Greg Newburn of Families Against Mandatory Minimums notes that this isn’t a small sum, given the number of people incarcerated for illegal re-entry in the most recent fiscal year for which data are available. “According to the U.S. Sentencing Commission, 16,556 offenders were sentenced for illegal reentry in FY 2014,” Newburn writes, ” 98.6% of those offenders were sentenced to prison; the average sentence was 17 months.”

“If they all received five-year mandatory minimums rather than the average sentences of 17 months, new incarceration costs would be $1.78 billion per year. That’s nearly $2 billion that could be spent on finding, arresting, and prosecuting violent undocumented immigrants that will instead have to be spent on incarcerating people [who’ve re-entered the United States illegally],” he added.

Not only does “Kate’s law” fail to make any fiscal sense, it could undermine movement on criminal justice reform, which is currently a topic of serious discussion in both chambers of Congress. Much of the logic behind this effort is that there are too many people in prison and mass incarceration is too expensive.

Although he’s been a reluctant participant, Grassley led discussions in the Senate Judiciary Committee to bring legislation that would include some mandatory minimum sentences, though the expansion of the federal safety valve, and prison reforms to reduce the likelihood that offenders will engage in recidivist behavior.

Enacting a new and very costly mandatory minimum sentence defeats the purpose of criminal justice reform. In fact, this is how mass incarceration in the United States really took off. Congress enacted harsh sentences, including mandatory minimum sentences, as a reaction to a problem. As well intended as these policies were, they haven’t been an effective deterrent to crime. This proposed mandatory sentence won’t be any different.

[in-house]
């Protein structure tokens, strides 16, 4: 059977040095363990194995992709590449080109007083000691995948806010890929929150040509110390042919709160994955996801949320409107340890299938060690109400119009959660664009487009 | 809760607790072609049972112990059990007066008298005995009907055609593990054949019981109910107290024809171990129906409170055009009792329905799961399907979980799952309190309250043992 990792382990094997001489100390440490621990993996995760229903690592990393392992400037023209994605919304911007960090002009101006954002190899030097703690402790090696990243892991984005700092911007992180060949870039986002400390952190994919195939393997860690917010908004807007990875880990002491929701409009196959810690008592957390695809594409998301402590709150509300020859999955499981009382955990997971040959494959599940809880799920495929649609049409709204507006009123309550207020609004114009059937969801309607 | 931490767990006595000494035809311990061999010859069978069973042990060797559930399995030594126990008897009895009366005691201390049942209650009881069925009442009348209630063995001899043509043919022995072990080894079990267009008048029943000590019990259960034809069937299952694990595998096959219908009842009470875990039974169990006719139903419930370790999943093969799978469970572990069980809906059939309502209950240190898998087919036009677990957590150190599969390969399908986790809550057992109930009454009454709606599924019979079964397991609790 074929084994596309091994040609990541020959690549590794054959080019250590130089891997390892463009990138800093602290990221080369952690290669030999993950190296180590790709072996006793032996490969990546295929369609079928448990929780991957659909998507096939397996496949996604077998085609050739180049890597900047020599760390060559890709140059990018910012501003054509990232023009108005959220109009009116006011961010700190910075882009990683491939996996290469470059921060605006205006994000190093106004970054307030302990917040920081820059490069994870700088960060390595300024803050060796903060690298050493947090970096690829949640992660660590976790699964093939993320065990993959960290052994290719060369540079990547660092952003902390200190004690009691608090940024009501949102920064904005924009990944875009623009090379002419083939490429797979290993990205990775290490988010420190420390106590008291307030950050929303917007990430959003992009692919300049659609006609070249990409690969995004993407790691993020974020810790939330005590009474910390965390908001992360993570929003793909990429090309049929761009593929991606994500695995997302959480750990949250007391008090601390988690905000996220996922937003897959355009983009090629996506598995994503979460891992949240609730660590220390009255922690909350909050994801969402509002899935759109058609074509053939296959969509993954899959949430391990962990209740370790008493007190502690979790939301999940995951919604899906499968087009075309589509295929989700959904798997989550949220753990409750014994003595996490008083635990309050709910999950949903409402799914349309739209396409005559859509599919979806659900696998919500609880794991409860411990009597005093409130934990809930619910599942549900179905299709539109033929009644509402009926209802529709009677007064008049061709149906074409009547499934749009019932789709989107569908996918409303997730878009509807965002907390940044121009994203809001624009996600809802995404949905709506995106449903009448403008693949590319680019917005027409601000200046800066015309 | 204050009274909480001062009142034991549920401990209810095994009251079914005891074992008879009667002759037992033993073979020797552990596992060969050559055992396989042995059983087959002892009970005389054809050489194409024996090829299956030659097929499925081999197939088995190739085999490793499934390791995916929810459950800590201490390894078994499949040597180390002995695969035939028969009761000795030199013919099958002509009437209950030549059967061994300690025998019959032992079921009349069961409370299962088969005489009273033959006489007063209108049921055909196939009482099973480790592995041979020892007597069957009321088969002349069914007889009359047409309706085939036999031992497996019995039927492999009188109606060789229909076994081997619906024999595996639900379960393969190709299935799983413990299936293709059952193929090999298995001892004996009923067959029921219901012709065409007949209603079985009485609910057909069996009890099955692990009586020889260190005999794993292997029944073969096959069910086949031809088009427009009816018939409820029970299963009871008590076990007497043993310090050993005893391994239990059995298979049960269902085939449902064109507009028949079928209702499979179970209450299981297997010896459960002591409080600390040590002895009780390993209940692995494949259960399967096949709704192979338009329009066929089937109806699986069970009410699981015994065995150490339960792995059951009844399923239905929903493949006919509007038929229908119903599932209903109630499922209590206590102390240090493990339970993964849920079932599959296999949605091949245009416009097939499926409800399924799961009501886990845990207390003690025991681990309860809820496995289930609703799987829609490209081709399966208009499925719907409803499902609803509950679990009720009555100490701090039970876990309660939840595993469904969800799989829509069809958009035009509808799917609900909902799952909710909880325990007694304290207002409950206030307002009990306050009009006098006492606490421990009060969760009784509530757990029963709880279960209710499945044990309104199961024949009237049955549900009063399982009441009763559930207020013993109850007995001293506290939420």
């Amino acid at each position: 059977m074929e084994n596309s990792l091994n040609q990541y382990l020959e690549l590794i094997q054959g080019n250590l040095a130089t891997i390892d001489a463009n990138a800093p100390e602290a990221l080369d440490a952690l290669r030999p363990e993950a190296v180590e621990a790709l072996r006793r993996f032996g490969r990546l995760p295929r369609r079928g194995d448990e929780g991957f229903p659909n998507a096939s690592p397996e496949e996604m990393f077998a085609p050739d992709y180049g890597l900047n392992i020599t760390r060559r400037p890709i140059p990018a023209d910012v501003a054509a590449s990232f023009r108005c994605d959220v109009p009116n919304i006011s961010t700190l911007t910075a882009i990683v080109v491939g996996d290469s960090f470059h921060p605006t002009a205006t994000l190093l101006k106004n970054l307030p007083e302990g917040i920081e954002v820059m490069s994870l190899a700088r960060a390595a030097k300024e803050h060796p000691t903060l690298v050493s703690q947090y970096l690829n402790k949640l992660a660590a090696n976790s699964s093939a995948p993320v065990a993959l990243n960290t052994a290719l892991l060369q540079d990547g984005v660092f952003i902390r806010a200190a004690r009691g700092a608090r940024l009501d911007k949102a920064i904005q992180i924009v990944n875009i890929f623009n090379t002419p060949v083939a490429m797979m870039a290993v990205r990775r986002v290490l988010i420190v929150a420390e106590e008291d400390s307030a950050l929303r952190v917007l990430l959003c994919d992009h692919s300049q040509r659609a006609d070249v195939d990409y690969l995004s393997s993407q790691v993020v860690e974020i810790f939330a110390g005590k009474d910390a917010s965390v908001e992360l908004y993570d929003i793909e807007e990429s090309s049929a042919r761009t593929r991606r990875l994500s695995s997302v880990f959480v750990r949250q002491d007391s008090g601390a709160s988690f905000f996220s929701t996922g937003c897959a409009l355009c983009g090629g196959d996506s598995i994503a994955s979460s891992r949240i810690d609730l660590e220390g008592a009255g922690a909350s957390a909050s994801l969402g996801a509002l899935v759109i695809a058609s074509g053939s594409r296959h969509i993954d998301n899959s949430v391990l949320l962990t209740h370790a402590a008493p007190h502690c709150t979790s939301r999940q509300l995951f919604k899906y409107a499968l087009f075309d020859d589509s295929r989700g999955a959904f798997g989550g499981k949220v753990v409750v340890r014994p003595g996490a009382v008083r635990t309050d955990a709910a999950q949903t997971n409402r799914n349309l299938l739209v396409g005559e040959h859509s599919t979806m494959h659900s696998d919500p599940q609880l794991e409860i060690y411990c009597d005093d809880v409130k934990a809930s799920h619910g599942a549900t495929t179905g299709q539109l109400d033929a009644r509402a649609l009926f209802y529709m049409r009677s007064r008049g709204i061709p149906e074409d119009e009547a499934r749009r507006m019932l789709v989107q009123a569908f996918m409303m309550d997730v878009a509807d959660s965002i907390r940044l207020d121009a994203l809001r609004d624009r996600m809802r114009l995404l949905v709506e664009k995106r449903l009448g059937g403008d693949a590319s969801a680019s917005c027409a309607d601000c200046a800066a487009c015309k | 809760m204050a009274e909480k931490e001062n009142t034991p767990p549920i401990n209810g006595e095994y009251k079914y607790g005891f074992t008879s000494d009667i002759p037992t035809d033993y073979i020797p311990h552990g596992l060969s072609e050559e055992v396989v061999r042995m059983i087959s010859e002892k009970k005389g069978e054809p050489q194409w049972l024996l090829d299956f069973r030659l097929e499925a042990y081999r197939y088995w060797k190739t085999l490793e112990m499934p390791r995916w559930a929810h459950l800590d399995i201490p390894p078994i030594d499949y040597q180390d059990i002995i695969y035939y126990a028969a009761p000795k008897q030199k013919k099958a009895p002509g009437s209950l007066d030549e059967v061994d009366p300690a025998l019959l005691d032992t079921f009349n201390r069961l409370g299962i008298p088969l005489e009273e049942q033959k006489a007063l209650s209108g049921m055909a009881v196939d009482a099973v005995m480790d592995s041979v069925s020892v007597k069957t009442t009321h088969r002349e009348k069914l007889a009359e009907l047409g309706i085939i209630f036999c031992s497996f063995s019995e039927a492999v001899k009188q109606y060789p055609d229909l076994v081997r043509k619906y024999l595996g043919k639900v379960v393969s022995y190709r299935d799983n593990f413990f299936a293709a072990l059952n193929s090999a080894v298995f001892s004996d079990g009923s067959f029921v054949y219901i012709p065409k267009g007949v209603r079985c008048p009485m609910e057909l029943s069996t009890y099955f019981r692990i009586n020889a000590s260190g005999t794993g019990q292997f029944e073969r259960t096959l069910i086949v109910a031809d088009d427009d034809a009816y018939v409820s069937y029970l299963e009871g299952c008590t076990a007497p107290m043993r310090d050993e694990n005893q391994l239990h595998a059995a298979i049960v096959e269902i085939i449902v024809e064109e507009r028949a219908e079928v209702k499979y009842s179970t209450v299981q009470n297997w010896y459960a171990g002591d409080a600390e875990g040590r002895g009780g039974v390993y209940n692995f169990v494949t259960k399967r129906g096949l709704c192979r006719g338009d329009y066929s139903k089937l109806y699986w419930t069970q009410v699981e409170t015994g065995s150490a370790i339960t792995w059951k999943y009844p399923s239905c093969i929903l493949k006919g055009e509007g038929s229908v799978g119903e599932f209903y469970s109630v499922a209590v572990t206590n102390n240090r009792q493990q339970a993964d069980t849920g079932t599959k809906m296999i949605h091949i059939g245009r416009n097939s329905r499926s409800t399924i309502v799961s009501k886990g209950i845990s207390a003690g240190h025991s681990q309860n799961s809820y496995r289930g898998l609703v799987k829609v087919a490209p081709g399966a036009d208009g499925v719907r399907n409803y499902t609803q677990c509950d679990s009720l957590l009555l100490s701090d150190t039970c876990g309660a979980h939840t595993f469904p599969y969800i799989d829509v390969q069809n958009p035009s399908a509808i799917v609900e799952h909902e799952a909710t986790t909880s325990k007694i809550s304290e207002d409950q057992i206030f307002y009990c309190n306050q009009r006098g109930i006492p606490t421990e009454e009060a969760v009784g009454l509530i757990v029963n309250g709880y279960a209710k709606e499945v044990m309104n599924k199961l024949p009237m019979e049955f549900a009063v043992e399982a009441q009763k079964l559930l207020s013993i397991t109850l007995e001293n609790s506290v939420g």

Bipartisan Senate Amendment Seeks to End Indefinite Detention of American Citizens

in Criminal Justice, Foreign Policy, Liberator Online, Middle East, National Defense, News You Can Use, Personal Liberty by Jackson Jones Comments are off

Bipartisan Senate Amendment Seeks to End Indefinite Detention of American Citizens

This article was featured in our weekly newsletter, the Liberator Online. To receive it in your inbox, sign up here.

An amendment to the FY 2016 National Defense Authorization Act (NDAA), sponsored by Sen. Mike Lee, R-Utah, would guarantee that no American citizen can be indefinitely detained by the federal government without charges being filed against them.

DetentionIn 2011, Congress passed the FY 2012 version of the NDAA, which contained a controversial provision that, read broadly, could be used to detain American citizens suspected of terrorism without charges or trail under the 2001 Authorization for Military Force against al-Qaeda. The Lee amendment – which is cosponsored by a bipartisan group of senators, including Rand Paul, R-Ky., and Dianne Feinstein, D-Calif. – would resolve the controversy.

“America should never waiver in vigilantly pursuing those who would commit, or plot to commit, acts of treason against our country. But the federal government should not be allowed to indefinitely imprison any American on the mere accusation of treason without affording them the due process guaranteed by our Constitution,” Lee said in a statement released by his office. “By forbidding the government from detaining Americans without trial absent explicit congressional approval, the Due Process Guarantee amendment strikes the right balance between protecting our security and the civil liberties of each citizen.”